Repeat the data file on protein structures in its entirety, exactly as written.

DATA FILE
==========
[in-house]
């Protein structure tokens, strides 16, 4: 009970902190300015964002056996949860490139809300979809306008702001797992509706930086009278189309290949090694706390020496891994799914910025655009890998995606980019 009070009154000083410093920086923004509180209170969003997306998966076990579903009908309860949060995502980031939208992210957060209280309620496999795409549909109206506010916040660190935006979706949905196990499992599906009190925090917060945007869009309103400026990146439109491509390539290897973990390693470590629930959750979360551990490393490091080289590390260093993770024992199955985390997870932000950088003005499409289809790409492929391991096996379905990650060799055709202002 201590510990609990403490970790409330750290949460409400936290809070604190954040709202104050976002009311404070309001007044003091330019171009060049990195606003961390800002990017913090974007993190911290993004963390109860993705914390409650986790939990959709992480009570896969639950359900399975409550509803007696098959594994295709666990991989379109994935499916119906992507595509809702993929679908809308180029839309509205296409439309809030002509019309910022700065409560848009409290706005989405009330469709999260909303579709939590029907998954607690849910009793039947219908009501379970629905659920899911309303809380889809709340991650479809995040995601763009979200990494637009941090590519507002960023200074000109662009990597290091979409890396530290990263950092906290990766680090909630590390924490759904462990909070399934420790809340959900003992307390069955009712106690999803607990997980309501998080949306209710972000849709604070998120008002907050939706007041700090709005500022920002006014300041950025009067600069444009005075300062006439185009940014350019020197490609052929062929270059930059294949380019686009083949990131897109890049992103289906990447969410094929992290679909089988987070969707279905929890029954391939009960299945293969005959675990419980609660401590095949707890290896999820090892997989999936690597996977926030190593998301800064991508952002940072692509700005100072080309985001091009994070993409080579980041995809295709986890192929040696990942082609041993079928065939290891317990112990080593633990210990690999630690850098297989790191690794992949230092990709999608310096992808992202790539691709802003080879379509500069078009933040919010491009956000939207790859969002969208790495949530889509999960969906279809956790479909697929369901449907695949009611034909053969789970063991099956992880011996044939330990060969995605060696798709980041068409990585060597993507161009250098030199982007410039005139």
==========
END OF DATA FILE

[in-house]
């Protein structure tokens, strides 16, 4: 009970902190300015964002056996949860490139809300979809306008702001797992509706930086009278189309290949090694706390020496891994799914910025655009890998995606980019 009070009154000083410093920086923004509180209170969003997306998966076990579903009908309860949060995502980031939208992210957060209280309620496999795409549909109206506010916040660190935006979706949905196990499992599906009190925090917060945007869009309103400026990146439109491509390539290897973990390693470590629930959750979360551990490393490091080289590390260093993770024992199955985390997870932000950088003005499409289809790409492929391991096996379905990650060799055709202002 201590510990609990403490970790409330750290949460409400936290809070604190954040709202104050976002009311404070309001007044003091330019171009060049990195606003961390800002990017913090974007993190911290993004963390109860993705914390409650986790939990959709992480009570896969639950359900399975409550509803007696098959594994295709666990991989379109994935499916119906992507595509809702993929679908809308180029839309509205296409439309809030002509019309910022700065409560848009409290706005989405009330469709999260909303579709939590029907998954607690849910009793039947219908009501379970629905659920899911309303809380889809709340991650479809995040995601763009979200990494637009941090590519507002960023200074000109662009990597290091979409890396530290990263950092906290990766680090909630590390924490759904462990909070399934420790809340959900003992307390069955009712106690999803607990997980309501998080949306209710972000849709604070998120008002907050939706007041700090709005500022920002006014300041950025009067600069444009005075300062006439185009940014350019020197490609052929062929270059930059294949380019686009083949990131897109890049992103289906990447969410094929992290679909089988987070969707279905929890029954391939009960299945293969005959675990419980609660401590095949707890290896999820090892997989999936690597996977926030190593998301800064991508952002940072692509700005100072080309985001091009994070993409080579980041995809295709986890192929040696990942082609041993079928065939290891317990112990080593633990210990690999630690850098297989790191690794992949230092990709999608310096992808992202790539691709802003080879379509500069078009933040919010491009956000939207790859969002969208790495949530889509999960969906279809956790479909697929369901449907695949009611034909053969789970063991099956992880011996044939330990060969995605060696798709980041068409990585060597993507161009250098030199982007410039005139």